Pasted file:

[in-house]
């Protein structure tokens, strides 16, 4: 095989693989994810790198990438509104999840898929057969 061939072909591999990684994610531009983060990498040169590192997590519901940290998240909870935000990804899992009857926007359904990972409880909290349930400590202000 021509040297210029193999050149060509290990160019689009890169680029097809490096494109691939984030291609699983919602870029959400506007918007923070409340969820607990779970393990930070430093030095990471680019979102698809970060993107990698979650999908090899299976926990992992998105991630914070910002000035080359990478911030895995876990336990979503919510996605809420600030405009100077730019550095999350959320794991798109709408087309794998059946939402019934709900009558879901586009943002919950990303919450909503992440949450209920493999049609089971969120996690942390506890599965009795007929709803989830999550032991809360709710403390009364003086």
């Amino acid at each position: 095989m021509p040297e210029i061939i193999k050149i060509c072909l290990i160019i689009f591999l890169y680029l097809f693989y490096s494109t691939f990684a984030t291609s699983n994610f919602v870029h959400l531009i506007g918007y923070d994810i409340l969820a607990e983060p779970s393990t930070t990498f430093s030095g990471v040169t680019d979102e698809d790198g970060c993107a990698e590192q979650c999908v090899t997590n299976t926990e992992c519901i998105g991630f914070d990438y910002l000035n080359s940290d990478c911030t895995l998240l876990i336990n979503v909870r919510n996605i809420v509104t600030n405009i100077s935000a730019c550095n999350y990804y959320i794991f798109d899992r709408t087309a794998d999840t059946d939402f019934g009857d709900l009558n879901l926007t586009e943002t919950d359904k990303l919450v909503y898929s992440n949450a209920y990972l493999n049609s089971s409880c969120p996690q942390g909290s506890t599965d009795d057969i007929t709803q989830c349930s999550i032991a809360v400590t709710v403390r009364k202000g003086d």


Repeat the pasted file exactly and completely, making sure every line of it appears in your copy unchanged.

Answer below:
[in-house]
């Protein structure tokens, strides 16, 4: 095989693989994810790198990438509104999840898929057969 061939072909591999990684994610531009983060990498040169590192997590519901940290998240909870935000990804899992009857926007359904990972409880909290349930400590202000 021509040297210029193999050149060509290990160019689009890169680029097809490096494109691939984030291609699983919602870029959400506007918007923070409340969820607990779970393990930070430093030095990471680019979102698809970060993107990698979650999908090899299976926990992992998105991630914070910002000035080359990478911030895995876990336990979503919510996605809420600030405009100077730019550095999350959320794991798109709408087309794998059946939402019934709900009558879901586009943002919950990303919450909503992440949450209920493999049609089971969120996690942390506890599965009795007929709803989830999550032991809360709710403390009364003086």
């Amino acid at each position: 095989m021509p040297e210029i061939i193999k050149i060509c072909l290990i160019i689009f591999l890169y680029l097809f693989y490096s494109t691939f990684a984030t291609s699983n994610f919602v870029h959400l531009i506007g918007y923070d994810i409340l969820a607990e983060p779970s393990t930070t990498f430093s030095g990471v040169t680019d979102e698809d790198g970060c993107a990698e590192q979650c999908v090899t997590n299976t926990e992992c519901i998105g991630f914070d990438y910002l000035n080359s940290d990478c911030t895995l998240l876990i336990n979503v909870r919510n996605i809420v509104t600030n405009i100077s935000a730019c550095n999350y990804y959320i794991f798109d899992r709408t087309a794998d999840t059946d939402f019934g009857d709900l009558n879901l926007t586009e943002t919950d359904k990303l919450v909503y898929s992440n949450a209920y990972l493999n049609s089971s409880c969120p996690q942390g909290s506890t599965d009795d057969i007929t709803q989830c349930s999550i032991a809360v400590t709710v403390r009364k202000g003086d």